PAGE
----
Imagine an elevator in a crowded shopping mall.
Chinese investors staying in the lift, thinking more carefully than ever about their next purchase, and going in for refunds. Koreans and Singaporeans shopping in the spaces once occupied by Chinese investors, with a growing footprint by Malaysians and Thais. Japanese investors getting off at more floors.
This sets the scene for Asian outbound spending in the coming year, except these shoppers are asset-hunting investors. The below trends dissect the differing behaviours of various investor groups across Asia Pacific in 2019.
Chinese investors evolve into net sellers while seeking new investment avenues
In 2018, the reduction of Asia outbound investment was characterized by a pullback by Chinese investors. The purchase appetite remains, but the strategies of investors from China are now fully within the rebalancing phase. As a result, 2018 will be remembered as the year when Chinese investors shifted from net buyers to net sellers.
The disposals from Chinese investors were driven by two forces – a need to strengthen balance sheets and, separately, a desire to recycle capital for future investments.
This two-pronged approach will likely continue. Further into 2019, we expect that there will be additional disposals by Chinese investors, again driven by a spirit of rebalancing and capital recycling. On the other hand, investors with recycled capital will look to inject these funds offshore. More recently, we observed select Chinese investors shift tactics and start to use indirect ways to gain overseas real estate exposure through investing in real estate funds. The Chinese property investor has by no means retreated, but in our view, will be more strategic in their future allocations.
Japanese investors more active, yet not quite filling the China gap
Japanese investors are becoming more active in offshore investing. Japanese investors will be more willing to invest overseas in 2019, but under certain scenarios. For example, we think that Japanese investors will be more selective as the rise of hedging costs makes it more difficult for Japanese investors to compete for U.S. real estate deals. This backdrop leads us to believe that Japanese investors will start to look for opportunities in Europe, where the JPY-EUR differential mitigates currency hedging costs. There are notable transactions that support this idea. Last year, we saw Sumitomo Mitsui Trust Bank acquire an office building in London, the first investment by this firm into UK real estate and representative of the type of investor from Japan looking offshore.
Japanese Investors will explore different asset classes.
Japanese investors have experience with international markets and this confidence will be reflected in the diversity of their real estate investments. Beyond the realm of direct real estate investment, Japanese investors will venture into estate debt investment opportunities with more readiness than their regional peers. According to Preqin data, the AISIN Employees’ Pension Fund plan to further invest in real estate debt fund after they have committed into two private real estate funds in Q1 2018.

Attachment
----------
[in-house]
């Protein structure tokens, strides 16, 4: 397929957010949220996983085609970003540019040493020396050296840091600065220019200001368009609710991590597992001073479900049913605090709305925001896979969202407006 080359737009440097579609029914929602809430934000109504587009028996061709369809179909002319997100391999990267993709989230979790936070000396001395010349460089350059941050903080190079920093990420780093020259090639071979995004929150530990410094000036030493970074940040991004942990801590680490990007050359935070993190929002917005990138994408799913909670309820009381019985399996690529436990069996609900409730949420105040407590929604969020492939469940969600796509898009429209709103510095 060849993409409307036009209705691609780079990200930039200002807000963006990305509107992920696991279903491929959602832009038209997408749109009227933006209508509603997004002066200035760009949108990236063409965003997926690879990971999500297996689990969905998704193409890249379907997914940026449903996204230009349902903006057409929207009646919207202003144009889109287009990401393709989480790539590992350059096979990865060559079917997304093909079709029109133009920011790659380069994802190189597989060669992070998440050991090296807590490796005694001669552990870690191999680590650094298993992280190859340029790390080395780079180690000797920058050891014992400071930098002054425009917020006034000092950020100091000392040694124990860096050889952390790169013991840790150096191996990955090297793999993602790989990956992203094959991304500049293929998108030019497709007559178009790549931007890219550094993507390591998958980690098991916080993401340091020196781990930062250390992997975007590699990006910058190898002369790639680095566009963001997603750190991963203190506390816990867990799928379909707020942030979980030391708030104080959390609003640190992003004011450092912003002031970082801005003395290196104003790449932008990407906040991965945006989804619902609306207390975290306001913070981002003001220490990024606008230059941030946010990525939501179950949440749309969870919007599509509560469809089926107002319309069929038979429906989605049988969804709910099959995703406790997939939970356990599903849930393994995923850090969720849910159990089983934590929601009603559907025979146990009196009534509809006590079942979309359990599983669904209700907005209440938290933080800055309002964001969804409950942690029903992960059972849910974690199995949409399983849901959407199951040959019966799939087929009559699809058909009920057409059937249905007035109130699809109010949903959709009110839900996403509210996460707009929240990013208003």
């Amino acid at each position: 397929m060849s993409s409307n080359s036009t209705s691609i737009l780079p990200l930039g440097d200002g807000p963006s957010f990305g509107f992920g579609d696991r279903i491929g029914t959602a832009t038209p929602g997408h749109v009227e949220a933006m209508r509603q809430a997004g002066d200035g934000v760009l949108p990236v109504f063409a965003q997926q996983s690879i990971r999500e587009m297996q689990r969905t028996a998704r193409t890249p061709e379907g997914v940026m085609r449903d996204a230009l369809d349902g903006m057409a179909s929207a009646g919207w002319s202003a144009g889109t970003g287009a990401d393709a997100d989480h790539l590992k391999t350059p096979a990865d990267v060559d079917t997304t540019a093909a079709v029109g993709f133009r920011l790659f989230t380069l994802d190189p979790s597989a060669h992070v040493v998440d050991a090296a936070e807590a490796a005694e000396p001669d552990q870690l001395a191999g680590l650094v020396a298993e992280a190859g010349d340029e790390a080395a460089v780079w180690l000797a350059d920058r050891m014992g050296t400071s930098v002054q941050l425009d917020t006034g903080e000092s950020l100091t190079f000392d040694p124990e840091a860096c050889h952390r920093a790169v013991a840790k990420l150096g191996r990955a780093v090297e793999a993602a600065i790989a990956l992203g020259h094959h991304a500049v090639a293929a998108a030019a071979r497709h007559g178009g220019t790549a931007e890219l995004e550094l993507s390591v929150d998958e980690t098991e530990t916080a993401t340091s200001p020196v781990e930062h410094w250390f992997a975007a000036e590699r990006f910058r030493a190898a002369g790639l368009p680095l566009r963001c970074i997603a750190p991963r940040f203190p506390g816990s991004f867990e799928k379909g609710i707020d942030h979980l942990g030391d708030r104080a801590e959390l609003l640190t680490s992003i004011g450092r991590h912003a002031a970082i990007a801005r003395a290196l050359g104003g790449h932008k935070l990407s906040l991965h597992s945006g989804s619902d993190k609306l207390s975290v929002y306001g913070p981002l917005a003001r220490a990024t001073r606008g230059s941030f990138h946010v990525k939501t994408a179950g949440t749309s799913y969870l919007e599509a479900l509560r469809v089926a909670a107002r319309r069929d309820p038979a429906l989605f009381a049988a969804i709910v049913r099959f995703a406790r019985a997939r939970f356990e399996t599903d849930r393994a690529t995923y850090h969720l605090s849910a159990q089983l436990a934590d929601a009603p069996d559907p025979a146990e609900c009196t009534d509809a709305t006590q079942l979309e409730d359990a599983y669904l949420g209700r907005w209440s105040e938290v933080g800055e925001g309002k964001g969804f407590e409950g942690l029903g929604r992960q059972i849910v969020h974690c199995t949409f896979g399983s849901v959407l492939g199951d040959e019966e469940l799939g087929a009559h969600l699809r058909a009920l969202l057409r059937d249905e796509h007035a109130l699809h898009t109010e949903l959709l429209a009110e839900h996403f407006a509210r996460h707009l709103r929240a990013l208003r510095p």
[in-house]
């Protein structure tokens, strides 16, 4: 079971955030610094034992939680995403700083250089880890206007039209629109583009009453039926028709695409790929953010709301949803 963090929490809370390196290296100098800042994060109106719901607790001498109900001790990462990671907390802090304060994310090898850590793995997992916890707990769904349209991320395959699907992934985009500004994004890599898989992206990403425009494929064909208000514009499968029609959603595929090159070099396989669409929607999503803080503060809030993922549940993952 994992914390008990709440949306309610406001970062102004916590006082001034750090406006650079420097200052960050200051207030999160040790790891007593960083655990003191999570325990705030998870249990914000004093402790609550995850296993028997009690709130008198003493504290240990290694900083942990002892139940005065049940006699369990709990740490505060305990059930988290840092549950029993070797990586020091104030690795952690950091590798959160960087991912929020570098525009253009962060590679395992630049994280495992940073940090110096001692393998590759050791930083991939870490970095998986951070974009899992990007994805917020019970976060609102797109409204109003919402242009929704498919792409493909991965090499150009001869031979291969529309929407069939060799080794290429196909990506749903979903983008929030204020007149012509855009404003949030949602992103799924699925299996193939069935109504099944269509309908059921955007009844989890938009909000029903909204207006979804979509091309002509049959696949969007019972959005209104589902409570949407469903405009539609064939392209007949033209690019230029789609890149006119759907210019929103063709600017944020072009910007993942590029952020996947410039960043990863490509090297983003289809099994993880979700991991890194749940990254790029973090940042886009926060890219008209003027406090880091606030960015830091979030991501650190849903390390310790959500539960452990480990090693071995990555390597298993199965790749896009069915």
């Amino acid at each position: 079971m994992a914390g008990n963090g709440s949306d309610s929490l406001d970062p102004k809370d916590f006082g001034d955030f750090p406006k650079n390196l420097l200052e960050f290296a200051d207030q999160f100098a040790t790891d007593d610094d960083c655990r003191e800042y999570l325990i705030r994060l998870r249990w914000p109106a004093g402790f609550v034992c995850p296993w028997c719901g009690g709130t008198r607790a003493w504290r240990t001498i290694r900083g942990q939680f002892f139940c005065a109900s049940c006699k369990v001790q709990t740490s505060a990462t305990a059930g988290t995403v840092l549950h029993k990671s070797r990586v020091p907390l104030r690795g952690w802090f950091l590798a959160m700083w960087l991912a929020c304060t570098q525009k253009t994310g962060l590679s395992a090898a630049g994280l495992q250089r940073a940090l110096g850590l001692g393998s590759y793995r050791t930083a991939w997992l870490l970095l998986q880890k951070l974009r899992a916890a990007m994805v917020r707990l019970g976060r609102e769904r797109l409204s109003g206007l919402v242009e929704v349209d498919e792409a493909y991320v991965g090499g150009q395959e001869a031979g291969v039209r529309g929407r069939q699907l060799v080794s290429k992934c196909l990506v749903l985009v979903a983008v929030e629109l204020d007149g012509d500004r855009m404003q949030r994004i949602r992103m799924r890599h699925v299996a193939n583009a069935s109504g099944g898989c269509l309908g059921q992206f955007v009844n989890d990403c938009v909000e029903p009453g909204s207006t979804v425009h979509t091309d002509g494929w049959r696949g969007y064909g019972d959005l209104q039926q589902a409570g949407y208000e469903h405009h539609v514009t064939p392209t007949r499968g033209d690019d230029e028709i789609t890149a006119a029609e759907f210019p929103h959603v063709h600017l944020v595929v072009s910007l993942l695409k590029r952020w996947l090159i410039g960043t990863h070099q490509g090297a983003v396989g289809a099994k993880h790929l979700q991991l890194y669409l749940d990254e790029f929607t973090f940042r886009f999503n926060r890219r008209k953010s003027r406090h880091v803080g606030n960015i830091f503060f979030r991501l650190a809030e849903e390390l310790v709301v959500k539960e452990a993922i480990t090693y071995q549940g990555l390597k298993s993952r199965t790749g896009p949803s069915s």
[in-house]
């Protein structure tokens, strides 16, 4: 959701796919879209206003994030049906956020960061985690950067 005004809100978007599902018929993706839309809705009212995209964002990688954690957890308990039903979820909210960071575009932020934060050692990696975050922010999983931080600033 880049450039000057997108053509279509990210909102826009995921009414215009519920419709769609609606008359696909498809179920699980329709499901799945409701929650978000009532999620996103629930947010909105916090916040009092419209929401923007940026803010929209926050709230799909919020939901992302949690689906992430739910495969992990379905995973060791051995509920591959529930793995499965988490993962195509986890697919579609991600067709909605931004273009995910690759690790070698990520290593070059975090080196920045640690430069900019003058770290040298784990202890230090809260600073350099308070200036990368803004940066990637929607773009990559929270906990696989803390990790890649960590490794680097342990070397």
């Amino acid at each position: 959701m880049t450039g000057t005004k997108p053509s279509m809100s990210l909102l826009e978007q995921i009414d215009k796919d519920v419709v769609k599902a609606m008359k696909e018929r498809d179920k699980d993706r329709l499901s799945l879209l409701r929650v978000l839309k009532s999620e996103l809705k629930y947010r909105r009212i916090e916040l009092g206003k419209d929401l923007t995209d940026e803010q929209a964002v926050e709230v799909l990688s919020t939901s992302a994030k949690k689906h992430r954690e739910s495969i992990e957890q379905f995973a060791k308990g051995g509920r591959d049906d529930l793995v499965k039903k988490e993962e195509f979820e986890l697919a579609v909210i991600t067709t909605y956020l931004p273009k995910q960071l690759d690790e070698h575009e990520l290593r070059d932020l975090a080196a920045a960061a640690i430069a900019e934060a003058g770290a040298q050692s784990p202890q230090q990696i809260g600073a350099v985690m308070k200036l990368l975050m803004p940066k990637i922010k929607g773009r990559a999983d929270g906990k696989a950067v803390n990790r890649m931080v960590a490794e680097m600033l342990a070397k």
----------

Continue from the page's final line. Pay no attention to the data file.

Korean and Singapore investors will become more visible
Korean and Singaporean investors sit on significant capital and mature domestic real estate markets. Given limited availability of stock in their markets, Korean and Singaporean capital has filled some of the gap as Chinese investors rebalanced.
With Asian capital still hungry for portfolio diversification, this trend is likely to perpetuate into 2019. But, it is worth remembering that they are fairly different in their strategies.
Singaporean investors have a more diverse sector focus. Last year, the top three asset types were logistics, office and multi-family. Some notable deals done by Singaporean investors in 2018 include Capitaland’s purchase of a multifamily portfolio in US in H2 2018, Fraser Properties’ acquisition of a logistics portfolio in Europe in H1 2018, and Ascendas Singbridge’s purchase of an office portfolio in US in H2 2018.
Korean investors, on the other hand, are mainly focused on the office sector, which they are familiar with and fits a certain risk profile. Geographically, they prefer the European market for its attractive yield spread against borrowing costs and enjoy more competitive currency hedging between KRW and EUR. For example, Hana Investment acquired an office building located in Frankfurt CBD with a borrowing cost of less than 2%.
Hello Thailand and Malaysia
Encouragingly, investors in Southeast Asia are exhibiting a heightened interest in portfolio diversification. This trend is amplified by investors from Thailand and Malaysia, who are becoming more active across the board. And, similar to Korean investors, they are keen to look for stabilized assets in Europe.
For Malaysia, the leading investor will be Employee Pension Fund (EPF) who turning more active in 2018.
For now, Thailand investors are mainly focused on hotel assets, but we expect this story to transpire into something bigger in coming years.
By Leo Chung, Associate Director, Asia Pacific Research, CBRE.